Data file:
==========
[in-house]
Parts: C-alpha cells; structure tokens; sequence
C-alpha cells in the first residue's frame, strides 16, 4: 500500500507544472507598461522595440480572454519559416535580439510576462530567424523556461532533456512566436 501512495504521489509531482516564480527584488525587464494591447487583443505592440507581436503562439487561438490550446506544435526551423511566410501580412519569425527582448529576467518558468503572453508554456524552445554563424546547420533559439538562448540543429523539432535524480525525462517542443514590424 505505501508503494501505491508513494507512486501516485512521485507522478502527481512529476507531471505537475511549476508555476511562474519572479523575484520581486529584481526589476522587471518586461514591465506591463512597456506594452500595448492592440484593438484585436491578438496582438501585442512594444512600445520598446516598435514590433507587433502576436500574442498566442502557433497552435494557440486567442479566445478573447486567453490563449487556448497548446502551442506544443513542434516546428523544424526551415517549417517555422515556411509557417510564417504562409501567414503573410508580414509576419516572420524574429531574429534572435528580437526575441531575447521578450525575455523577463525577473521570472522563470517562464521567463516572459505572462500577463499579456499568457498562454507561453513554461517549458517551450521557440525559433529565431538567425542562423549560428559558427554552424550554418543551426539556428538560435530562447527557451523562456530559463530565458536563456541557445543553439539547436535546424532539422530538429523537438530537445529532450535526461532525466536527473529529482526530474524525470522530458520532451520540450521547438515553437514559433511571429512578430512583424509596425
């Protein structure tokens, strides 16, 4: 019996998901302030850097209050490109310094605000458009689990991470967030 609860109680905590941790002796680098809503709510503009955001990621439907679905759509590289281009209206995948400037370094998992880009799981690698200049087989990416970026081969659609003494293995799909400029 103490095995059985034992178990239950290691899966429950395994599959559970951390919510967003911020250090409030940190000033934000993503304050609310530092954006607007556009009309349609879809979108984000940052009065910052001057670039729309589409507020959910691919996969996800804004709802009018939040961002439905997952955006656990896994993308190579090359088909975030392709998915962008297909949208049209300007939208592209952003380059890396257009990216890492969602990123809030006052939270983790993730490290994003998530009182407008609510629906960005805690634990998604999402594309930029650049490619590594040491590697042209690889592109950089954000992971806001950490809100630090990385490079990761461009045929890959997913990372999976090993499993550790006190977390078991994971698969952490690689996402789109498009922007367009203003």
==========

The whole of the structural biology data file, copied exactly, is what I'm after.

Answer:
[in-house]
Parts: C-alpha cells; structure tokens; sequence
C-alpha cells in the first residue's frame, strides 16, 4: 500500500507544472507598461522595440480572454519559416535580439510576462530567424523556461532533456512566436 501512495504521489509531482516564480527584488525587464494591447487583443505592440507581436503562439487561438490550446506544435526551423511566410501580412519569425527582448529576467518558468503572453508554456524552445554563424546547420533559439538562448540543429523539432535524480525525462517542443514590424 505505501508503494501505491508513494507512486501516485512521485507522478502527481512529476507531471505537475511549476508555476511562474519572479523575484520581486529584481526589476522587471518586461514591465506591463512597456506594452500595448492592440484593438484585436491578438496582438501585442512594444512600445520598446516598435514590433507587433502576436500574442498566442502557433497552435494557440486567442479566445478573447486567453490563449487556448497548446502551442506544443513542434516546428523544424526551415517549417517555422515556411509557417510564417504562409501567414503573410508580414509576419516572420524574429531574429534572435528580437526575441531575447521578450525575455523577463525577473521570472522563470517562464521567463516572459505572462500577463499579456499568457498562454507561453513554461517549458517551450521557440525559433529565431538567425542562423549560428559558427554552424550554418543551426539556428538560435530562447527557451523562456530559463530565458536563456541557445543553439539547436535546424532539422530538429523537438530537445529532450535526461532525466536527473529529482526530474524525470522530458520532451520540450521547438515553437514559433511571429512578430512583424509596425
């Protein structure tokens, strides 16, 4: 019996998901302030850097209050490109310094605000458009689990991470967030 609860109680905590941790002796680098809503709510503009955001990621439907679905759509590289281009209206995948400037370094998992880009799981690698200049087989990416970026081969659609003494293995799909400029 103490095995059985034992178990239950290691899966429950395994599959559970951390919510967003911020250090409030940190000033934000993503304050609310530092954006607007556009009309349609879809979108984000940052009065910052001057670039729309589409507020959910691919996969996800804004709802009018939040961002439905997952955006656990896994993308190579090359088909975030392709998915962008297909949208049209300007939208592209952003380059890396257009990216890492969602990123809030006052939270983790993730490290994003998530009182407008609510629906960005805690634990998604999402594309930029650049490619590594040491590697042209690889592109950089954000992971806001950490809100630090990385490079990761461009045929890959997913990372999976090993499993550790006190977390078991994971698969952490690689996402789109498009922007367009203003």